Another thing I wanted to try in Umbria was a truffle hunt. After truffle hunting (with adorable truffle dogs!), you’ll return and enjoy a meal cooked with the very truffles you just gathered.

There are a lot of options in Umbria. When I visited, we intentionally took it easy. We wanted to sit and savor, not rush and check off some arbitrary list of attractions. If you’re looking for more ways to fill a week in Umbria, check out Katy in Umbria‘s blog!

What to Eat & Buy in Umbria

If you’re anything like me, you want to savor the local flavors and bring home souvenirs & gifts unique to a region.

Umbria is famous for black truffles so you’ll be able to find the most deliciously decadent black truffle dishes in the region. I had black truffle pasta almost every day. Many shops in the region will sell truffle sauces, oils, salts, and preserves, so stock up!

Of course, you can also purchase Montefalco Rosso or Orvieto Bianco wine to bring home (or, if purchasing enough bottles, get it shipped). If you’re planning on packing it home in your suitcase, be sure to allow both enough space and enough weight allowance to fit a few bottles! I recommend you transport your wine in a carrier like this – it’ll help ensure it has a safe journey home.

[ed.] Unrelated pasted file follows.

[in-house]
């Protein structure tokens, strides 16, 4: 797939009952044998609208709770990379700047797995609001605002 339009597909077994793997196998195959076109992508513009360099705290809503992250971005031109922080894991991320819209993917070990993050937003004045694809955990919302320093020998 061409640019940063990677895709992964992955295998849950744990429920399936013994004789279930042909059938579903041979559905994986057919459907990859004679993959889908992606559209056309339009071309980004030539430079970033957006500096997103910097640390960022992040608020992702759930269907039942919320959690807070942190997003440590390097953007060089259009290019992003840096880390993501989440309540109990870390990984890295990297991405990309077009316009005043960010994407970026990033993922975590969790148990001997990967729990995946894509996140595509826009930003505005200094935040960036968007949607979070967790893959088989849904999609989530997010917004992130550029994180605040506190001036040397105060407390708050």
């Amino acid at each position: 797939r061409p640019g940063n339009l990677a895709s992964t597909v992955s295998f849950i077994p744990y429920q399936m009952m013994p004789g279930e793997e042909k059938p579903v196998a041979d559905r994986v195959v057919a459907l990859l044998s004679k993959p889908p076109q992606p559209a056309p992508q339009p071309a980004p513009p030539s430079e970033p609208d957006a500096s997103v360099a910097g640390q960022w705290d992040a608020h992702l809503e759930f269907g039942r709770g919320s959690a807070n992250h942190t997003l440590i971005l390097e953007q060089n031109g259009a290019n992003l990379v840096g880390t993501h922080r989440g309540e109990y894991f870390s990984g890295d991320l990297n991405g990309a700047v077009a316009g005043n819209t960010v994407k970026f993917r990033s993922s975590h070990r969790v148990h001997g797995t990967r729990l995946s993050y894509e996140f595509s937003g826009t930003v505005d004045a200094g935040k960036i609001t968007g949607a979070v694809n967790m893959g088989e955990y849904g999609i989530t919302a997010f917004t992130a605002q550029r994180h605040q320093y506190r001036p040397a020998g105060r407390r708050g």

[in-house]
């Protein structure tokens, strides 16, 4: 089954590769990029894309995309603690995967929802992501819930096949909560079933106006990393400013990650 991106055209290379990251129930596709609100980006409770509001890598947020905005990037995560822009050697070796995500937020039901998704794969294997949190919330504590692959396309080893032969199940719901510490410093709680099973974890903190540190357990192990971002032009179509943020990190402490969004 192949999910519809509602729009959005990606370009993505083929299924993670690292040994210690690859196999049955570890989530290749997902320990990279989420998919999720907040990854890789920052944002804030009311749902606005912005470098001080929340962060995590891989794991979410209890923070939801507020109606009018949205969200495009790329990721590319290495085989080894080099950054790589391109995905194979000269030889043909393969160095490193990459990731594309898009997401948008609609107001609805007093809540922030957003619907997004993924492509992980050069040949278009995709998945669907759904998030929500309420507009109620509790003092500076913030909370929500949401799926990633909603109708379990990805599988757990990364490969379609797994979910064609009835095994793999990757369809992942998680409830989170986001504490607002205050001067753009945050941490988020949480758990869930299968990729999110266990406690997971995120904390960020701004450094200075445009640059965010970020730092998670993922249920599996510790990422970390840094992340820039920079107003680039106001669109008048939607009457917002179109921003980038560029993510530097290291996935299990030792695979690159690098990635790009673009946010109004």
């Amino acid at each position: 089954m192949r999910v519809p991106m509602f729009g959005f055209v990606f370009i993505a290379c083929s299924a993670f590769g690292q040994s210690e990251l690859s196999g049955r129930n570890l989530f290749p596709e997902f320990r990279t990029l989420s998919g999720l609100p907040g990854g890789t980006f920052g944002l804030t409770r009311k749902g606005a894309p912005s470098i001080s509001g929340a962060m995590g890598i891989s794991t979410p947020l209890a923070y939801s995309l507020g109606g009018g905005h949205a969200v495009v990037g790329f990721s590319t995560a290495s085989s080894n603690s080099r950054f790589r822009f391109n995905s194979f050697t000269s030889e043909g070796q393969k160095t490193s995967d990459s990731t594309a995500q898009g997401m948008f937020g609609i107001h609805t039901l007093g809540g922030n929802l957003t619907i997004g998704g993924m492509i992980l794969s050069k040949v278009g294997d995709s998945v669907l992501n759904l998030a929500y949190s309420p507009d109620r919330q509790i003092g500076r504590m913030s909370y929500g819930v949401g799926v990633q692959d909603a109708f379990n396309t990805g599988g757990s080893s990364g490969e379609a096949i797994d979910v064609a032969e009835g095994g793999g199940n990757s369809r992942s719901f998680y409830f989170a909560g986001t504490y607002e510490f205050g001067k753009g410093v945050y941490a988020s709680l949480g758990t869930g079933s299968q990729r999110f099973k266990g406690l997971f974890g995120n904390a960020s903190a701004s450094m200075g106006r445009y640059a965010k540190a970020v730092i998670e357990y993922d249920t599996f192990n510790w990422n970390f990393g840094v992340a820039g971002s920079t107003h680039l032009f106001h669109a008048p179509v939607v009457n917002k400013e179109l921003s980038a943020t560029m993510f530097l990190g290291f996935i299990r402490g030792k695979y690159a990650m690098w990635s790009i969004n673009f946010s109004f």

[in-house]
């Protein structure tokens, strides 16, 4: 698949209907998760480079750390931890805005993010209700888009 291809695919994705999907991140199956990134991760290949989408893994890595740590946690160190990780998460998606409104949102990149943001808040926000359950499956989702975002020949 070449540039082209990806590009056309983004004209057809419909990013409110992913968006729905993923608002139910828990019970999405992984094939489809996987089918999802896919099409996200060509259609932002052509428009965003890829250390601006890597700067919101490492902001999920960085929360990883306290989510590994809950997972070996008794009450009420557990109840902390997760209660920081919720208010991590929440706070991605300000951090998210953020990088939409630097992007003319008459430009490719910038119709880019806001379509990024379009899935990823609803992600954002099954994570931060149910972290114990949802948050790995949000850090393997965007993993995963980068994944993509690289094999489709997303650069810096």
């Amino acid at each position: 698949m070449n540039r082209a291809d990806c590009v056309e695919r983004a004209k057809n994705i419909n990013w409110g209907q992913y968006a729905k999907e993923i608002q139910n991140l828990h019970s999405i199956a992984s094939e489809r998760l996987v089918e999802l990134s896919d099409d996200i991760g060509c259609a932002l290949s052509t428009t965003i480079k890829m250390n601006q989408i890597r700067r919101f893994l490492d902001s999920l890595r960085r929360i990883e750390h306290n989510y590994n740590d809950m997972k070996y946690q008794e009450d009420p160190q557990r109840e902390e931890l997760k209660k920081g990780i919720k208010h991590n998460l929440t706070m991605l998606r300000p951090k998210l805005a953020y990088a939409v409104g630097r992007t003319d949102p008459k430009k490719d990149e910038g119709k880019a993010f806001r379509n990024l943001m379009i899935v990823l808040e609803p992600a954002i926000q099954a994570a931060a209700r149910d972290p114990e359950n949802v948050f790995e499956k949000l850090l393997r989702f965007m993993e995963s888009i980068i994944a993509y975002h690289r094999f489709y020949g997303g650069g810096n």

I also recommend you purchase some high-quality leather goods and some world-famous Deruta ceramics. Michelangelo, mention in the Assisi section, is a great stop for both items. Both high-quality and reasonably priced, you’ll walk away feeling great about your purchase.

Of course, Perugia is famous for chocolate! Baci Perugina chocolate makes for a great treat OR a great gift!

Leaving la dolce vita

The final day we adventured back to Rome.  Our little Fiat 500 was stuffed to the gills.  As we loaded it up, I felt emotional, which completely took me by surprise.  I’ve never been truly sad to leave a destination.  If I felt sad, it was because I didn’t want my time off of work to end yet.  Umbria, however, changed that.  It sounds cheesy, but this region touched my soul.  I loved the food, the people, the pace of life, and the views.  If given the opportunity I would absolutely live here.

My week in Umbria was life-changing.  If you visit, I recommend you slow down, focus on food, friends, and family, and enjoy the Italian way of life.  A cute little convertible and Tom Petty helps, too. 🙂